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Coronavirus

Scientists tested 14 different face masks – see the winners and losers

Over the past few months, face masks have become part of a community effort to reduce the spread of COVID-19. Despite the fact that masks are now required in many public spaces, there isn’t a hard rule on which masks people should choose.

Most businesses require at least a cloth face covering, but there is some debate as to how effective these can be compared to other masks. Tap or click here to see which mask is right for your needs.

If you’re wondering which mask to choose, wonder no longer because researchers from Duke University recently tested 14 different types to see which ones came out on top – and those results may surprise you. Here is the definitive ranking on which masks are best for the COVID-19 pandemic.

Researchers discover which masks are worthy of your face

A new article published by researchers from Duke University is comparing 14 different kinds of face masks and coverings commonly worn by members of the general public. This research compared how effective each mask was at preventing transmission of aerosol droplets, which are known to contain viral particles like the novel coronavirus that causes COVID-19.

To test each mask, the scientists behind the study used a black box along with a laser and cellphone camera. While wearing each mask, testers would speak in the direction of the laser beam within the box while saying pre-written phrase.

The cellphone camera would then record droplets coming out from the mask while computer algorithm would calculate an approximation of the exact amount. This would determine how effective each mask was at blocking particles exhaled by the wearer.

And the results, the scientists found, were nothing short of extraordinary. At the top of the list was the winner everyone expected (the N95 mask), but some masks performed far better than the researchers initially thought they would.

The scientists hope that this research will inform citizens about the importance of masks, as well as which types of face coverings would be best for them to purchase and wear. In addition, this guidance could help government agencies make informed decisions on which masks are best to provide to employees, healthcare workers and residents.

No mask? No problem! Tap or click here to see how to make your own face mask at home.

The best face masks ranked

Below is the complete list of face masks from Duke University’s research. The following items are ranked from most effective to least, and at the very least, you may want to consider picking up a few of the items at the top (if they’re available) for your own use when you go out in public.

1. N95 Respirators

Emma Fischer, Duke University

2. Multi-layered surgical mask

Emma Fischer, Duke University

3. Triple-layer polypropylene and cotton mask

Emma Fischer, Duke University

4. Dual-layer polypropylene mask

Emma Fischer, Duke University

5. Dual-layer cotton mask with ties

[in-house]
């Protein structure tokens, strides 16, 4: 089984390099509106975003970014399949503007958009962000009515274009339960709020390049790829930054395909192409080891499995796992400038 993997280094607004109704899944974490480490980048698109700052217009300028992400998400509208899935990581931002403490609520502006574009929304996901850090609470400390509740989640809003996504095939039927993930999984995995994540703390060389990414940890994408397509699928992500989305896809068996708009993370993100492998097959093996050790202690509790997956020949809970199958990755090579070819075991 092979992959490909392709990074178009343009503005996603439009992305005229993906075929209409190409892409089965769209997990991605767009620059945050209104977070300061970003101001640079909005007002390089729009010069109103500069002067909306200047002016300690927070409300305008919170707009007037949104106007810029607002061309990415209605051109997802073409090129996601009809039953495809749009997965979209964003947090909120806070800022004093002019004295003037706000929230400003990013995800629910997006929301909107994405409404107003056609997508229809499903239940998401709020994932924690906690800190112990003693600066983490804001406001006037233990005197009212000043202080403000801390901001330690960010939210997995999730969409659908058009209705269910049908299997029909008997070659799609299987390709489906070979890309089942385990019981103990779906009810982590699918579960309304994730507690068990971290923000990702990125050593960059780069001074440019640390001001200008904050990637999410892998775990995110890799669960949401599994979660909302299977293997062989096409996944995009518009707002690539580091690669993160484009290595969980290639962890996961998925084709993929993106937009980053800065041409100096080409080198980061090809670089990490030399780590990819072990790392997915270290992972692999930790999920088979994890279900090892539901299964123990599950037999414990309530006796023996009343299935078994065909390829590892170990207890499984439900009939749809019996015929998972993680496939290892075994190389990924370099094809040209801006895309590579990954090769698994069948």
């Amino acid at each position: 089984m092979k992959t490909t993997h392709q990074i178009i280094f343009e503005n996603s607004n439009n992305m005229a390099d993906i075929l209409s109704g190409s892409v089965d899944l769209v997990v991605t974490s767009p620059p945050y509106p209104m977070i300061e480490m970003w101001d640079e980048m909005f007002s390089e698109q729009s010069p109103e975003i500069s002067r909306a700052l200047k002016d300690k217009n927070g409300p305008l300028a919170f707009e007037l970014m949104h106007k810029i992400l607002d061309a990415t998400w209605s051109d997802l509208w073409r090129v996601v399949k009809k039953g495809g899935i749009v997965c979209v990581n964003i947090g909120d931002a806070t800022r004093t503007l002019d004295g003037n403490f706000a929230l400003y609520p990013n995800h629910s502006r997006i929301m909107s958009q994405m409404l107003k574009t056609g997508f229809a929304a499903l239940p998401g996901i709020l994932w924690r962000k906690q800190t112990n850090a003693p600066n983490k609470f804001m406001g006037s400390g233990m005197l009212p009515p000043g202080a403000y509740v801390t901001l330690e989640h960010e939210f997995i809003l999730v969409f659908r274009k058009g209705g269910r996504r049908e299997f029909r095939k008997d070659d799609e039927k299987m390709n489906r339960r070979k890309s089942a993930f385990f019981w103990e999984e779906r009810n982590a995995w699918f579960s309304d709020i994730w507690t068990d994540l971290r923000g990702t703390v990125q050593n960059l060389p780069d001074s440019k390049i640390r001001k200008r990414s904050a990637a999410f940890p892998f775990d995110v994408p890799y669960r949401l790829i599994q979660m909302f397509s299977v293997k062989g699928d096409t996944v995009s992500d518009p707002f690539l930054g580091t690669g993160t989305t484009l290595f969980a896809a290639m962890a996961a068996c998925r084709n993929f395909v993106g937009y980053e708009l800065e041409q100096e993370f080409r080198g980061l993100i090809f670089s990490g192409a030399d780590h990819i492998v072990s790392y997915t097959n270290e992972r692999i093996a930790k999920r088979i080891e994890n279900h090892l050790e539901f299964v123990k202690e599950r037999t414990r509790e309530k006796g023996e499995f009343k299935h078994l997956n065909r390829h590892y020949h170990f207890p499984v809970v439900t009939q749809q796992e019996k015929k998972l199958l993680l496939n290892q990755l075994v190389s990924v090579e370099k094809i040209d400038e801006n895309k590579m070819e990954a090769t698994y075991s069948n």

Emma Fischer, Duke University

6. Single-layer cotton mask with ties

Emma Fischer, Duke University

7. N95 respirator with valve

Emma Fischer, Duke University

8. Hand-sewn cotton mask

Emma Fischer, Duke University

9. Pleated cotton ‘MAXIMA AT’ mask

Emma Fischer, Duke University

10. Single-layer pleated cotton mask

Emma Fischer, Duke University

11. Dual-layer pleated cotton mask

Emma Fischer, Duke University

12. Knitted T-Shirt mask

Emma Fischer, Duke University

13. Bandana

Emma Fischer, Duke University

14. Neck gaiter

Emma Fischer, Duke University

Wondering why the results ended up the way they did? It all has to do with the right combination of layers and fit.

Typically, the more interwoven layers a mask has, the more effective it will be at blocking particles. This is the reason why the multi-layered cotton, surgical and N95 masks performed so well. All fabric and textiles have gaps between their fibers, so layering them makes it more difficult for particles to pass through.

At the same time, fit also plays an important role. If a mask fits tightly, the only way particles can escape is through the mask itself. But if a mask fits loosely, particles can escape out the sides, top and bottom. This is the main reason why the neck-worn gaiter mask scored so poorly on the test.

Do you have any of these masks at home? At the very least, you have a better idea of which masks will work best for your public outings. And if you’re still on the hunt for masks this handy website will tell you which ones are in stock for you to buy.

Tap or click here for the handy website that tells you which coronavirus essentials are in-stock.

And if masks aren’t your style, wait until you see what face shields can do for you. Tap or click here to see why face shields are the next big thing in pandemic protection.

The information contained in this article is for educational and informational purposes only and is not intended as health or medical advice. Always consult a physician or other qualified health provider regarding any questions you may have regarding a medical condition, advice, or health objectives.

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